Louis XIII (27 September 1601 14 May 1643) was a monarch of the House of Bourbon who ruled as King of France from 1610 to 1643 and King of Navarre (as Louis II) from 1610 to 1620, when the crown of Navarre was merged to the French crown.
Louis succeeded his assassinated father Henry IV as king of France and Navarre a few months before his ninth birthday. His mother, Marie de' Medici, acted as regent during Louis's minority. Mismanagement of the kingdom and ceaseless political intrigues by Marie de' Medici and her Italian favourites led the young king to take power in 1617 by exiling his mother and executing her followers, including Concino Concini, the most influential Italian at the French court.
Louis XIII, taciturn and suspicious, relied heavily on his chief minister Cardinal Richelieu to govern the kingdom of France. King and cardinal are remembered for the establishment of the Académie Française and for putting an end to the revolt of the French nobility. The reign of Louis "the Just" was also marked by the struggles against Huguenots and Habsburg Spain.
France's greatest victory in the conflicts against the Habsburg Empire during the period 1635-59 came at the Battle of Rocroi (1643), five days after Louis's death from apparent complications of intestinal tuberculosis. This battle marked the end of Spain's military ascendancy in Europe and foreshadowed French dominance in Europe under Louis XIV, his son and successor.
Tropes as portrayed in fiction:
- Demoted to Extra: As most of his depictions appear in adaptations of The Three Musketeers where he has a very small role, he's almost always overshadowed by Richelieu and even Queen Anne of Austria.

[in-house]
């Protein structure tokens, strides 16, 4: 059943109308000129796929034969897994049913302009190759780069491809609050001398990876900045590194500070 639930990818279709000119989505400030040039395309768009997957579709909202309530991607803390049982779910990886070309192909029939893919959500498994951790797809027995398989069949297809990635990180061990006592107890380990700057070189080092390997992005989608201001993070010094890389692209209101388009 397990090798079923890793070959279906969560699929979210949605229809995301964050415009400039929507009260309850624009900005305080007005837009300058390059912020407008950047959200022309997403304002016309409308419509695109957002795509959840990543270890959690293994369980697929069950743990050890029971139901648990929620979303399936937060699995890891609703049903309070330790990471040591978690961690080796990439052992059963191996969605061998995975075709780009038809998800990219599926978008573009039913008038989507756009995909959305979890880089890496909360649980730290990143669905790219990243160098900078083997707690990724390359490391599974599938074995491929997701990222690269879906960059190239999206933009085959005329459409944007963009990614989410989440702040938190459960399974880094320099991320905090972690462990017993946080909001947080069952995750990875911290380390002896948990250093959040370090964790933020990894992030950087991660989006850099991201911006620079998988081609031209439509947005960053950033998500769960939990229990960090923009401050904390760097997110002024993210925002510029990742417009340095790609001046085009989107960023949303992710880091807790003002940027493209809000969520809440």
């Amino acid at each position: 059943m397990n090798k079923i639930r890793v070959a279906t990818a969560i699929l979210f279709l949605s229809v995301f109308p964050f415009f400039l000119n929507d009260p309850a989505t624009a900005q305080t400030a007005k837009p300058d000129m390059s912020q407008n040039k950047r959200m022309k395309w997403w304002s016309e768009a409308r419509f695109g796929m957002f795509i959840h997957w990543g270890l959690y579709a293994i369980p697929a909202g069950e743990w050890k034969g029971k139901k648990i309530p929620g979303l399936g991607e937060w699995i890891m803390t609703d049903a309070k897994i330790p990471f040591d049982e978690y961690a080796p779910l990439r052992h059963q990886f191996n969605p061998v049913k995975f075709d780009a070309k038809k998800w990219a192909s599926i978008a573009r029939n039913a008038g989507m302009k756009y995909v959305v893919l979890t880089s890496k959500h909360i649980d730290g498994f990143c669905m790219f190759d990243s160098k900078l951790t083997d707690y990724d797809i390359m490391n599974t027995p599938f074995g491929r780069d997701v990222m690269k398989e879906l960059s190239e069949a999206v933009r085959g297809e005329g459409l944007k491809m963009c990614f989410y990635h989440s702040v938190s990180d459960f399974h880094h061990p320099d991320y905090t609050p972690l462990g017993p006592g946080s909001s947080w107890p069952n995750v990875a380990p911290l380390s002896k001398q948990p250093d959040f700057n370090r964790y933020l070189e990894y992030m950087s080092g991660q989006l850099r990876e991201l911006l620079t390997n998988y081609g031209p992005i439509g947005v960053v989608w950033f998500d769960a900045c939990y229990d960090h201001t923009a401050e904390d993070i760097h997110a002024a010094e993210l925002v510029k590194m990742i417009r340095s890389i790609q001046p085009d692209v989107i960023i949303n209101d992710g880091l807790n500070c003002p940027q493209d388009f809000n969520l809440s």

Appears in the following works:
- The Marie de' Medici Cycle stylistically chronicles his mother Louis's life and depicts her conflict with Louis.
- Appears in the 1826 novel Cinq Mars by Alfred de Vigny, about a conspiracy to topple Richelieu.
- The Three Musketeers (1844) and its countless faithful-to-loose adaptations. His depiction, including his age regardless of accuracy, varies a lot Depending on the Writer.
- Jean-Pierre Cassel played him in the first two films of Richard Lester's Three Musketeers trilogy as a bit eccentric, as for instance he plays chess games with costumed little people as the pieces.
- He is both a Royal Brat and a Manchild in the animated series Albert the Fifth Musketeer, which is loosely based on The Three Musketeers.
- The Musketeers, where he's played by Ryan Gage, also portrays him as a Manchild who throws tantrums when things don't go his way and blames the Musketeers for his own mistakes.
- He's long since dead in The Man in the Iron Mask (1998) but his depiction is still unflattering, as D'Artagnan says the Musketeers have long dreamed of serving "a king worthy of the throne" which to date has not happened.
- Contrasting greatly is his depiction in The Three Musketeers (1993) where he's essentially a nice guy who loves his Queen but is manipulated by Richelieu, and he essentially becomes a Distressed Dude at the end along with the Queen.
- The Musketeer (2001) made him an Upper-Class Twit and a bit of a sexist who demeans the Queen and thinks he can stop a riot just by telling the rioters to stop.
- The Three Musketeers (2011) made him a Camp Straight guy who despite appearances just wants to get closer to the Queen, and even looks to D'Artagnan for relationship advice.
- Appears as a teen and target of conspiracy in 1960's Le Capitan. Played by Christian Fourcade.
- Played by Philippe Noiret in the 1964 film Cyrano & D'Artagnan.
- Ken Russell's The Devils, a rather controversial film and a fairly unflattering depiction (though Louis XIII gets a better deal than Richelieu).
- In Louis, the Child King, he is a ghost who talks to his eleven year old son Louis XIV. Voiced by Marcel Bozonnet.